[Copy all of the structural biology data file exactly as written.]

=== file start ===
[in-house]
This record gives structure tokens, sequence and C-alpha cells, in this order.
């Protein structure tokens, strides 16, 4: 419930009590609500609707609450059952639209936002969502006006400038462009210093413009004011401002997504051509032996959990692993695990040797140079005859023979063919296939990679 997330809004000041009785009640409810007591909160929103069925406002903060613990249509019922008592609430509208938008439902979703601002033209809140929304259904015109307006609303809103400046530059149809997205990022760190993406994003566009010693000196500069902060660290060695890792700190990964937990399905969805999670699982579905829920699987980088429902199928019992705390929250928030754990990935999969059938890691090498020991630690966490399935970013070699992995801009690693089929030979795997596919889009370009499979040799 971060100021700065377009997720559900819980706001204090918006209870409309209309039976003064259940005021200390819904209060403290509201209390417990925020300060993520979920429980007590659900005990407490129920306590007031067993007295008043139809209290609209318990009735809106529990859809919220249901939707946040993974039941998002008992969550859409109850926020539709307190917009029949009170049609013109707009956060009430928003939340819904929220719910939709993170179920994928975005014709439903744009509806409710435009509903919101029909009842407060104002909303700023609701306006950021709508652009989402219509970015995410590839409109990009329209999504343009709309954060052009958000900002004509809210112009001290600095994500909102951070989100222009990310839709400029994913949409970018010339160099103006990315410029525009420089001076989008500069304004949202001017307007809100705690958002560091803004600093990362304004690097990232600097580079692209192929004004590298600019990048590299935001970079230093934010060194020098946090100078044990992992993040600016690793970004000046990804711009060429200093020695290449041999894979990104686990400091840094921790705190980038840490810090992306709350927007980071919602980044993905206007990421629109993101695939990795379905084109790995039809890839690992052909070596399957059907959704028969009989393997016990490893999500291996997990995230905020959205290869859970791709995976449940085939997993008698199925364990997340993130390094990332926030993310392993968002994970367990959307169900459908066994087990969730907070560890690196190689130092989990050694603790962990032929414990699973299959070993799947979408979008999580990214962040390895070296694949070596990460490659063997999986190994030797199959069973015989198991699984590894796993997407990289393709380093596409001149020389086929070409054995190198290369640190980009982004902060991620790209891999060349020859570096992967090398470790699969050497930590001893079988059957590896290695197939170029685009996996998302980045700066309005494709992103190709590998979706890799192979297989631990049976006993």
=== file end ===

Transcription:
[in-house]
This record gives structure tokens, sequence and C-alpha cells, in this order.
């Protein structure tokens, strides 16, 4: 419930009590609500609707609450059952639209936002969502006006400038462009210093413009004011401002997504051509032996959990692993695990040797140079005859023979063919296939990679 997330809004000041009785009640409810007591909160929103069925406002903060613990249509019922008592609430509208938008439902979703601002033209809140929304259904015109307006609303809103400046530059149809997205990022760190993406994003566009010693000196500069902060660290060695890792700190990964937990399905969805999670699982579905829920699987980088429902199928019992705390929250928030754990990935999969059938890691090498020991630690966490399935970013070699992995801009690693089929030979795997596919889009370009499979040799 971060100021700065377009997720559900819980706001204090918006209870409309209309039976003064259940005021200390819904209060403290509201209390417990925020300060993520979920429980007590659900005990407490129920306590007031067993007295008043139809209290609209318990009735809106529990859809919220249901939707946040993974039941998002008992969550859409109850926020539709307190917009029949009170049609013109707009956060009430928003939340819904929220719910939709993170179920994928975005014709439903744009509806409710435009509903919101029909009842407060104002909303700023609701306006950021709508652009989402219509970015995410590839409109990009329209999504343009709309954060052009958000900002004509809210112009001290600095994500909102951070989100222009990310839709400029994913949409970018010339160099103006990315410029525009420089001076989008500069304004949202001017307007809100705690958002560091803004600093990362304004690097990232600097580079692209192929004004590298600019990048590299935001970079230093934010060194020098946090100078044990992992993040600016690793970004000046990804711009060429200093020695290449041999894979990104686990400091840094921790705190980038840490810090992306709350927007980071919602980044993905206007990421629109993101695939990795379905084109790995039809890839690992052909070596399957059907959704028969009989393997016990490893999500291996997990995230905020959205290869859970791709995976449940085939997993008698199925364990997340993130390094990332926030993310392993968002994970367990959307169900459908066994087990969730907070560890690196190689130092989990050694603790962990032929414990699973299959070993799947979408979008999580990214962040390895070296694949070596990460490659063997999986190994030797199959069973015989198991699984590894796993997407990289393709380093596409001149020389086929070409054995190198290369640190980009982004902060991620790209891999060349020859570096992967090398470790699969050497930590001893079988059957590896290695197939170029685009996996998302980045700066309005494709992103190709590998979706890799192979297989631990049976006993």